The Paris Agreement on climate change, adopted on 12 December 2015, is one of the landmark decisions of our time. It reflects a monumental triumph of international cooperation and global governance. As is well known, its effective implementation is crucial to the very future of the planet and the human species.
The Agreement's fundamental objective as per article 2 (1) (a) is to hold the increase in the global average temperature to "well below 2 °C above pre-industrial levels and to pursue efforts to limit the temperature increase to 1.5 °C above pre-industrial levels." Achieving this goal will require a major shift away from the fossil fuel-based economies of today to a more sustainable and green economy. Such a transition, needless to say, will be enormously expensive.
[T]he rules of the current tax system are three times more expensive for non-OECD countries...
Presently, under the Cancun agreements developed countries are obliged to pledge $100 billion annually by 2020. Paragraph 54 of the Paris Agreement extends this period "through" 2025 and states that by then the parties to the Paris Agreement should come up with a "new collective quantified goal from a floor of $100 billion per year."
How will this vast amount of money be mobilised? Broadly speaking from four sources of funding:
i) Public (government funds)
ii) Private (eg. corporate donations)
iii) Multilateral (eg. World Bank, Green Climate Fund)
iv) Alternative (eg. international carbon tax).
Of these, the main source will be public funds. This is recognised in the Agreement itself and article 9 (3) states that "developed country Parties should continue to take the lead in mobilizing climate finance from a wide variety of sources, instruments and channels, noting the significant role of public funds." Public funds are essentially raised through taxation by the government.
It is here that an ongoing reform effort at the United Nations must be brought into the picture -- the campaign for an intergovernmental tax committee. Presently norms of global taxation, such as agreements on double taxation avoidance or transfer pricing, are decided de facto by the Organisation for Economic Co-operation and Development (OECD). This is a grouping of 34 of the world's richest countries and includes the US, UK, France and Japan. These countries set norms that are applicable to the developing world although the latter have no say in making them.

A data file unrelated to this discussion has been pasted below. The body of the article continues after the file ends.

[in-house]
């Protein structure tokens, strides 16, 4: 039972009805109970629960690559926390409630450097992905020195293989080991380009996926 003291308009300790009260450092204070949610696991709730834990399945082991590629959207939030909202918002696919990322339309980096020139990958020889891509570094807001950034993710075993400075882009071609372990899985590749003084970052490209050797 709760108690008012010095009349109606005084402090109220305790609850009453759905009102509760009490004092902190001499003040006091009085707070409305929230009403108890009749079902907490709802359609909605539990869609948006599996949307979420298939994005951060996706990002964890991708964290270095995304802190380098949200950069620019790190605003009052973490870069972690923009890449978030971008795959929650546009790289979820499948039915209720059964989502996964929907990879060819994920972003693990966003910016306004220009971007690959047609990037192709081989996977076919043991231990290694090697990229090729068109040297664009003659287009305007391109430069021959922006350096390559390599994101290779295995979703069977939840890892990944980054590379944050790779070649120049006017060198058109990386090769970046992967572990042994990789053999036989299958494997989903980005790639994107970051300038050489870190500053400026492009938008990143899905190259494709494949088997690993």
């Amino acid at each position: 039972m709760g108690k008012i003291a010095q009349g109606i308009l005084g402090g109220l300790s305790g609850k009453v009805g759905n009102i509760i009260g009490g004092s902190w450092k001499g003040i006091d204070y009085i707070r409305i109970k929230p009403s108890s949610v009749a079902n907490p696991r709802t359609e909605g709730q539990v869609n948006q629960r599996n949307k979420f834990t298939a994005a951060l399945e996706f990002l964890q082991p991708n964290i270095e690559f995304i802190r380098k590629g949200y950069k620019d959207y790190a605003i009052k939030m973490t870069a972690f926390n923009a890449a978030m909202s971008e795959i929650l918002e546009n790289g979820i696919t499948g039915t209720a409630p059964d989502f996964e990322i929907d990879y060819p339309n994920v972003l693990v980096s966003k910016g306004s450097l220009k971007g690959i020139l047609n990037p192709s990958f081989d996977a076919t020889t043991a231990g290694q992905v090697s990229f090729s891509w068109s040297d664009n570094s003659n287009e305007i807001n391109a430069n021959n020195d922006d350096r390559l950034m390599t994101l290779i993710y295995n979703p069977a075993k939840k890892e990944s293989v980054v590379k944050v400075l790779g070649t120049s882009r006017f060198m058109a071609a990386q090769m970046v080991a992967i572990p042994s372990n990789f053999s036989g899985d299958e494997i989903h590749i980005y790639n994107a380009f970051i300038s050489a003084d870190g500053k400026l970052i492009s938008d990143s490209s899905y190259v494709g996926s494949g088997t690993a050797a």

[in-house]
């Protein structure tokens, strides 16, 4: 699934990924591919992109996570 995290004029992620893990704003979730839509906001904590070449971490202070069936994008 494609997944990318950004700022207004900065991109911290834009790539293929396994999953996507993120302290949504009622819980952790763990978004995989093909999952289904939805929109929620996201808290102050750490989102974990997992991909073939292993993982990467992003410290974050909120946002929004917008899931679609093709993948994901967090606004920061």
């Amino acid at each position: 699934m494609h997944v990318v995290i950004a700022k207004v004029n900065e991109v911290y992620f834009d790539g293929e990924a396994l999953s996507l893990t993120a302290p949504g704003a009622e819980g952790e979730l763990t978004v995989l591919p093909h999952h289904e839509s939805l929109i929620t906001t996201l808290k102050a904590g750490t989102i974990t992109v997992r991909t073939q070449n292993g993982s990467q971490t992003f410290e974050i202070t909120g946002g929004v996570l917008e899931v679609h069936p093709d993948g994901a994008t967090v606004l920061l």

Needless to say it is a system that is skewed in favour of those who make the rules. According to a senior adviser on Finance and Development at the South Centre in Geneva, the rules of the current tax system are three times more expensive for non-OECD countries. Further, developing countries face huge revenue losses as they are forced to provide tax breaks and incentives in order to attract investments from MNCs, many of which are based in the OECD countries. The scale of loss is enormous with annual global estimates ranging from $100 billion to $1 trillion.
[A] campaign has begun in the developing world demanding that the seat of international tax norm-setting shift from the opaque and non-representative OECD to the United Nations (UN).
Thus a campaign has begun in the developing world demanding that the seat of international tax norm-setting shift from the opaque and non-representative OECD to the United Nations (UN). India was among the first countries to raise this demand, asking in 2010 that the UN Committee of Experts on International Cooperation in Tax Matters be upgraded into an inter-governmental committee with balanced representation from the governments of developing and developed countries.
Such a committee, if created, would revolutionise the international taxation system. The European Network on Debt and Development has listed some reasons for its creation:
1. It would be a key step towards a coherent global tax system, free of the complexity and inconsistencies that exist today among the thousands of bilateral tax treaties and parallel systems.
2. It would enable stronger cooperation and coherence between tax administrations.
3. It would provide a framework out of the competitive 'death spiral' of tax incentives which poor/developing countries are forced to offer.
4. Discrepancies between national taxation systems, which sometimes result in some countries paying tax twice (double taxation) and some countries paying no tax at all, can be eliminated.
5. Fair and coordinated global action can be taken against tax havens as compared to the current ineffective method of blacklisting.
6. More effective implementation of tax standards and norms. No government will feel obliged to implement agreements it feels were imposed upon it, as the present OECD rules are. The UN is the sole globally representative body and as all countries will be part of the decision making process the rules framed will have more legitimacy and hence stand to be better implemented.